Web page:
Not knowing where to catch the returning city bus route I had taken earlier, I started walking along the river to the north. I wandered enough that I ended up at Piazza del Popolo, which originally represented one of the formal entrances into the walled city.
At the Piazza del Popolo, arched entryways under the Aurelian wall system lead one into a public square with three streets diverging from the south side, each of which leads to various sites of importance in Rome. The easternmost heads down toward the Piazza di Spagna, Spanish Steps, and Quirinale Hill; the center route leads to the ancient Forum and the more recent Piazza Venezia; and the westernmost goes past the Mausoleum of Augustus toward Piazza Navona and into the central city where the University of Washington offices are located.
The Piazza del Popolo is, as you might imagine from the name, filled with people more so than cars and vespas, but the occasional vespa will still buzz through the pedestrian area in an effort to get around the "slower" cars that can't make it through the chains and concrete posts which make the center of the piazza a foot-traffic oasis.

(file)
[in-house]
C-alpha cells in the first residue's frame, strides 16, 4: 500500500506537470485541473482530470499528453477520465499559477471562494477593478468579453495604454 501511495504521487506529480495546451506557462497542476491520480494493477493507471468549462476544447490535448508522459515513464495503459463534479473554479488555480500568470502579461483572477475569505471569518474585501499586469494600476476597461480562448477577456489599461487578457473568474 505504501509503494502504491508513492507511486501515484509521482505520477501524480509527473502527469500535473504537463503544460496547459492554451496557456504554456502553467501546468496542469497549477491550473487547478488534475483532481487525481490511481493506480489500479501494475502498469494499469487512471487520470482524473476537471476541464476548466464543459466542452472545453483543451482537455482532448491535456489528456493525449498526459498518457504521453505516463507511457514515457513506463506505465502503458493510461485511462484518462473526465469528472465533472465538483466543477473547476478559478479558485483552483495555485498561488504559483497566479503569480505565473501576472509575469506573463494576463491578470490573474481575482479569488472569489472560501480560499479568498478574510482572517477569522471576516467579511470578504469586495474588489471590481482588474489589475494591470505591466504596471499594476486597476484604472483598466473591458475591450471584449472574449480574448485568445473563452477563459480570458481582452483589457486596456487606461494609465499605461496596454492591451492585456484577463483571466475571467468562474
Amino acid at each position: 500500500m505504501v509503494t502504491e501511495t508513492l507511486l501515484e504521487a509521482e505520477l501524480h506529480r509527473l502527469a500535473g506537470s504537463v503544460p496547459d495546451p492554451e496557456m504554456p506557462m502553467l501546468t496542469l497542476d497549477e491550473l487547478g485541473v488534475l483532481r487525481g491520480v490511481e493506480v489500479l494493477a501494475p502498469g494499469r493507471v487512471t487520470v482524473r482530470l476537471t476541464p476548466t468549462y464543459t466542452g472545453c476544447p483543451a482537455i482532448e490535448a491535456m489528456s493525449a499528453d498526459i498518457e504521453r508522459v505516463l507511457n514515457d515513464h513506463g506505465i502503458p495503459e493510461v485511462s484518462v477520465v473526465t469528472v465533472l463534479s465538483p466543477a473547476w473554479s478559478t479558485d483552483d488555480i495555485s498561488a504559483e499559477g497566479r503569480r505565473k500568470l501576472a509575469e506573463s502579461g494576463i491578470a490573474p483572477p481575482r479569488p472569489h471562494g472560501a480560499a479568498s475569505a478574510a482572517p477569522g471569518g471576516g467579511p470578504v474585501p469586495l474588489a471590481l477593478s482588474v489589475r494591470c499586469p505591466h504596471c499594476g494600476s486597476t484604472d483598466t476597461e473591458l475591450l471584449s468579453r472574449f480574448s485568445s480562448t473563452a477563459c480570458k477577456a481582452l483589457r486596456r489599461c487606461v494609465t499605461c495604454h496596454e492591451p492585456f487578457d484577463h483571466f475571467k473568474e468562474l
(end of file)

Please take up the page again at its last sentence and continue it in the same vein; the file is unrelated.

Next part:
There's plenty of time later to investigate down south in the central part of town. It's north for me right now. Out of the ancient city's walled limits, past riverside tennis courts and soccer fields, past tour boats and barges docked alongside the river's concrete embankments, across the river via the Ponte Duca d'Aosta featuring bland bas-relief sculpture commemorating the great and grand and victorious struggle of Fascism (remember where we are, kiddies), and back to the hostel, to dinner, to a rickety bed and a blinking flourescent light and a zillion cars and scooters right outside the window.